FOREST — The former CEO of a packaging equipment company in Forest and an Arkansas-based bank have been ordered to restore $6.5 million to the company’s Employee Stock Ownership Plan.
According to a news release issued Thursday by the U.S. Department of Labor, the U.S. District Court for the Western District of Virginia on Aug. 2 ruled that Adam Vinoskey — the former CEO of Sentry Equipment & Erectors Inc., 13150 E. Lynchburg-Salem Turnpike in Forest — and West Memphis, Arkansas-based Evolve Bank and Trust violated the U.S. Employee Retirement Income Security Act (ERISA). Vinoskey and the bank were ordered to pay back $6,502,500 to Sentry’s Employee Stock Ownership Plan (ESOP), the release said.
The release said an investigation by the U.S. Department of Labor’s Employee Benefits Security Administration (EBSA) found that Vinoskey and Evolve Bank and Trust in December 2010 approved the ESOP’s purchase of Vinoskey’s stock at an inflated price. According to the release, the ESOP paid $406 per share for Vinoskey’s 51,000 shares in 2010 even though the company’s stock was appraised at $285 per share in 2009.
Vinoskey — the former owner of the company — sold 48% of his stock to the ESOP in 2004 and the remaining 52% in 2010. Evolve — and Micheal New, the bank’s in-house attorney — oversaw the 2010 sale.
“ESOP’s are a valuable and highly effective tool for helping workers prepare for retirement, but an ESOP must not overpay,” Assistant Secretary of Labor for the Employee Benefits Security Administration Preston Rutledge said in the release. “This is what happened here, and it hurt the workers.”
According to the Sentry website the company employs about 200 people “who specialize in integrating packaging equipment and conveying systems into cost effective and efficient plant designs.”
In October 2016, the U.S. Department of Labor brought suit against Vinoskey, Evolve and New — alleging the ESOP overpaid for company stock and the defendants breached their fiduciary duties under the Employee Retirement Income Security Act by approving the sale.
“Vinoskey and Evolve violated their fiduciary duties by failing to ensure that the ESOP paid no more than adequate consideration for Vinoskey’s stock in the 2010 transaction,” EBSA’s Philadelphia Regional Director Michael Schloss said in the release.
The news release said the court explained in its 100-page decision Evolve Bank failed to notice, question or investigate several red flags that appeared in the appraisal of the stock that was used to set the $406 per share price and Vinoskey violated the ERISA when he accepted a $406 per share price at a time when he knew — or should have known — that Sentry’s stock was worth less.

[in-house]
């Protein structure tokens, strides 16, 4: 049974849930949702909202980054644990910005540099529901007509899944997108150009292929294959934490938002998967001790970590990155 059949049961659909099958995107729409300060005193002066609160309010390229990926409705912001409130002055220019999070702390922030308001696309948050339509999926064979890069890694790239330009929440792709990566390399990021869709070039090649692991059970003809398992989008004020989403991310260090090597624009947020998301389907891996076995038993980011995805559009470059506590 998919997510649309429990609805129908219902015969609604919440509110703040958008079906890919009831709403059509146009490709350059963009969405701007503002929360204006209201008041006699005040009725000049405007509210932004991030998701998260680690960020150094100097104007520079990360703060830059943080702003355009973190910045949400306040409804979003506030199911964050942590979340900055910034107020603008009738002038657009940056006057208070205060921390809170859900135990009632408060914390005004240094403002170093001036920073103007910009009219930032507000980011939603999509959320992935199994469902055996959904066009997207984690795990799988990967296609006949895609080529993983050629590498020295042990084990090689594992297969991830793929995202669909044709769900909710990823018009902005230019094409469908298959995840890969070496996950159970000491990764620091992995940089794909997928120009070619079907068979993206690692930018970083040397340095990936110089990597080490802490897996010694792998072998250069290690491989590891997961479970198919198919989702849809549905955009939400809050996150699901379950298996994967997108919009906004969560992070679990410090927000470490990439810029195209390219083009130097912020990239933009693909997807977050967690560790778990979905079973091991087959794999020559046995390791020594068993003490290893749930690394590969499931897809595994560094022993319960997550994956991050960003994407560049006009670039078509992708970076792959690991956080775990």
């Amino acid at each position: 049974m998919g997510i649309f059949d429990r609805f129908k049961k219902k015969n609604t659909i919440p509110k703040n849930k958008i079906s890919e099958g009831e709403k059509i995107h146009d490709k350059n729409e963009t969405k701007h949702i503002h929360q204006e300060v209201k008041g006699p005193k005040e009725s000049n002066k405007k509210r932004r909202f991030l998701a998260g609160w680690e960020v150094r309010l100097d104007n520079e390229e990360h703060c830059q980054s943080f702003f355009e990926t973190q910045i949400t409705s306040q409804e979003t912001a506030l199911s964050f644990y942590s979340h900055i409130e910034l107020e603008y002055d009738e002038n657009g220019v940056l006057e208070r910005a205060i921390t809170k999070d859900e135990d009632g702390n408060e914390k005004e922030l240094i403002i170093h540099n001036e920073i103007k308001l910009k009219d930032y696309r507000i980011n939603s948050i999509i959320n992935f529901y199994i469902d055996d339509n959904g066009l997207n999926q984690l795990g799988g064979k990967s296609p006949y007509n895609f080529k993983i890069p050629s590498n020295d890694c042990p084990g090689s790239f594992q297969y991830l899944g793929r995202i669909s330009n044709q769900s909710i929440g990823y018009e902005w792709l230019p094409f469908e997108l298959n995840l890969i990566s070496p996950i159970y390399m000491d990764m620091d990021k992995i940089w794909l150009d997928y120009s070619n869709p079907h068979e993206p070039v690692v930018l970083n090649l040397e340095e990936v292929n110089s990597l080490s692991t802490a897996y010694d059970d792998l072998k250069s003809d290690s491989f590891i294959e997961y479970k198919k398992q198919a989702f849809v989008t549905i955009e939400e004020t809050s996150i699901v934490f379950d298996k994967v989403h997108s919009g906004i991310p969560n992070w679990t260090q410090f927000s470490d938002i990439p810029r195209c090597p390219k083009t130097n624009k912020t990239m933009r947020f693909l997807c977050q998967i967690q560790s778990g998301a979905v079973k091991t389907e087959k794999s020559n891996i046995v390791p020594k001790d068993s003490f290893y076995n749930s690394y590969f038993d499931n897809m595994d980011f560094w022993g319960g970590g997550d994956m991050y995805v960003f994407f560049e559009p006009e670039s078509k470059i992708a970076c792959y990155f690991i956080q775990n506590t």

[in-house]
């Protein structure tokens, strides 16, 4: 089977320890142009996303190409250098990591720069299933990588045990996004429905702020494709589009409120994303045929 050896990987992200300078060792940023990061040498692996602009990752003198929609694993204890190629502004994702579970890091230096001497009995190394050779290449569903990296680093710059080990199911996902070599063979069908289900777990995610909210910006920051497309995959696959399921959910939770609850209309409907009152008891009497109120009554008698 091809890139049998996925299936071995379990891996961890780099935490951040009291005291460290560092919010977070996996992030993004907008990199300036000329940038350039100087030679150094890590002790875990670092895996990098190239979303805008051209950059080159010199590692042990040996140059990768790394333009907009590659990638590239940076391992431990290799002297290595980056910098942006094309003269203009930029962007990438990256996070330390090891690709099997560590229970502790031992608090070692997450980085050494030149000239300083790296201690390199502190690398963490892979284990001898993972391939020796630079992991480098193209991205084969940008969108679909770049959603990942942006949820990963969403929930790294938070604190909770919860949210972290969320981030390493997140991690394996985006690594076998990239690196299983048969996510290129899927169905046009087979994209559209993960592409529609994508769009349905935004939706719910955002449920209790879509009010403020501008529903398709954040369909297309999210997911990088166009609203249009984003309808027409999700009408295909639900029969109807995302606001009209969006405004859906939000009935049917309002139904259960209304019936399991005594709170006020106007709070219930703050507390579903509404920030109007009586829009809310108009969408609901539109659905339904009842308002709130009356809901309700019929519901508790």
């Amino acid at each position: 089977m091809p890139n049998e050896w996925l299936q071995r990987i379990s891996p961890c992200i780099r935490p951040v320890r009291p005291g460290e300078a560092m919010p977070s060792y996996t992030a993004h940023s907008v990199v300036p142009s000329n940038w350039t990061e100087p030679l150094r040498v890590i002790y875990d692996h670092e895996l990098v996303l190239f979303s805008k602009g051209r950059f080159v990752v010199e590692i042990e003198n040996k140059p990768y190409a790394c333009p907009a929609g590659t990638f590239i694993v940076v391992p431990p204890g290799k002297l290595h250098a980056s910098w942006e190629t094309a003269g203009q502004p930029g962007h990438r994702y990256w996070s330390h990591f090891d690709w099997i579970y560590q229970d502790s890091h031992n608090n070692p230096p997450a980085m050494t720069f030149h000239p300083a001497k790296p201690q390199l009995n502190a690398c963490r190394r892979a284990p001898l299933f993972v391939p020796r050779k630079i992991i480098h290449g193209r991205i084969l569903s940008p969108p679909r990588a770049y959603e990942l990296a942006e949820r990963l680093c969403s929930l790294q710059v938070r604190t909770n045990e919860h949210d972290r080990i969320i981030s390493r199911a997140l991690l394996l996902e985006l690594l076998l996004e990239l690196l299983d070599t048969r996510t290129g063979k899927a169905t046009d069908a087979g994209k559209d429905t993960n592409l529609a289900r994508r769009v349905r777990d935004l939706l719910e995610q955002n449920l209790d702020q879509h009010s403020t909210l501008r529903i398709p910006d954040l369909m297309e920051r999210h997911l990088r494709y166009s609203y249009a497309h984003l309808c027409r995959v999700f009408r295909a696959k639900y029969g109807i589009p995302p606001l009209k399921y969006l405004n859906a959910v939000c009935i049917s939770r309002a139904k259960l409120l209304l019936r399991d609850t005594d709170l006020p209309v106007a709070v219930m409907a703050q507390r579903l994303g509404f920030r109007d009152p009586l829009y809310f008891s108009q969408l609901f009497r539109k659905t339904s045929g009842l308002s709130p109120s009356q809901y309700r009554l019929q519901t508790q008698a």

“Properly administered employee stock ownership plans can provide employees with valuable benefits in retirement,” said Jodeen M. Hobbs, ERISA Regional Counsel for the U.S. Department of Labor in Philadelphia. “To achieve this benefit, however, plan trustees must act in the best interests of the plan participants when reviewing the value of the company stock and not pay more than fair market value.”
On Thursday, U.S. Department of Labor spokeswoman Leni Fortson said the department could not comment on what led officials to launch an investigation into the 2010 stock sale and how long the investigation lasted. However, Fortson, in an emailed statement to The News & Advance, said the Aug. 2 judgement of the court was the result of a civil action and Vinoskey and Evolve Bank were not facing criminal charges.
Les Womack, Sentry’s vice president of engineering — in a statement sent to The News & Advance on Thursday — said the employees of the now employee-owned company were aware of the court’s decision.
“Our employees became aware of the judgement issued by the Western District Court on Tuesday, Aug. 6,” Womack said. “It is our understanding that the verdict was issued in the latter part of the previous week. At this point we have no comment on the proceedings as the parties have the right to appeal the court’s decision to the Fourth Circuit Court of Appeals.”
According to the Sentry website the company was incorporated in 1980 as a mechanical installation service and “Thanks to the drive and vision of Adam and Carole Vinoskey, Sentry Equipment & Erectors, Inc. was soon born.”
Calls to Evolve Bank for comment were not returned Thursday and a number for Vinoskey could not be found.